3A.5 NOAA/CIMSS Prob Severe Model: Integrating Remotely Sensed Observations of Deep Convection

Monday, 3 November 2014: 2:30 PM
Madison Ballroom (Madison Concourse Hotel)
Justin Sieglaff, CIMSS/Univ. of Wisconsin, Madison, WI; and M. J. Pavolonis, J. L. Cintineo, D. T. Lindsey, and E. Loken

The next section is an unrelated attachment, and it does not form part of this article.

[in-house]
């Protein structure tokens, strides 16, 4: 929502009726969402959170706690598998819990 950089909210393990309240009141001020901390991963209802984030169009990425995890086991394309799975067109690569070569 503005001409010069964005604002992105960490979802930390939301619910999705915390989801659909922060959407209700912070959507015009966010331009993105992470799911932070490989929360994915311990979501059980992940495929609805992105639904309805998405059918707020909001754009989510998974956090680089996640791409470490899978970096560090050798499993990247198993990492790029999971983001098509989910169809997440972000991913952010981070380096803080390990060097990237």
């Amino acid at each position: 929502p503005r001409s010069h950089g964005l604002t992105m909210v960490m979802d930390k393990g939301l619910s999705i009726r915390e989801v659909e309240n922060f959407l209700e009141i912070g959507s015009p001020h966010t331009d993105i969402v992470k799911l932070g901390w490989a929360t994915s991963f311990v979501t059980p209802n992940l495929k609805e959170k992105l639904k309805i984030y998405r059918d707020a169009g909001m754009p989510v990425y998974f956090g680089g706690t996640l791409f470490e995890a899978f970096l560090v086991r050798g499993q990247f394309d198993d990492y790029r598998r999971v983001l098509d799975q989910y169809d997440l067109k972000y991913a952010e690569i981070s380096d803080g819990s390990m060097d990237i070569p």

The NOAA/CIMSS ProbSevere model is a statistical model that integrates satellite-derived, radar-derived, and NWP-derived data to forecast the probability that a developing thunderstorm will first produce severe weather in the near-term. National Weather Service (NWS) forecasters evaluated the ProbSevere model during the Experimental Warning Program at the Hazardous Weather Testbed (HWT) during the spring of 2014, as well as at the Omaha, NE, and Milwaukee, WI NWS weather forecast offices, as part of the GOES-R Proving Ground (PG) experiment during the spring and summer of 2014. The statistical model (a naïve Bayesian framework) employs multi-scale, multi-sensor object identification and tracking, and uses temporal trends in satellite fields, radar intensity metrics, and NWP environmental parameters as predictors. After a brief overview of the fused product, user feedback accumulated from forecaster surveys, blogposts, and discussions at the HWT and GOES-R PG will be presented. Product strengths, limitations, and future research areas will be summarized.
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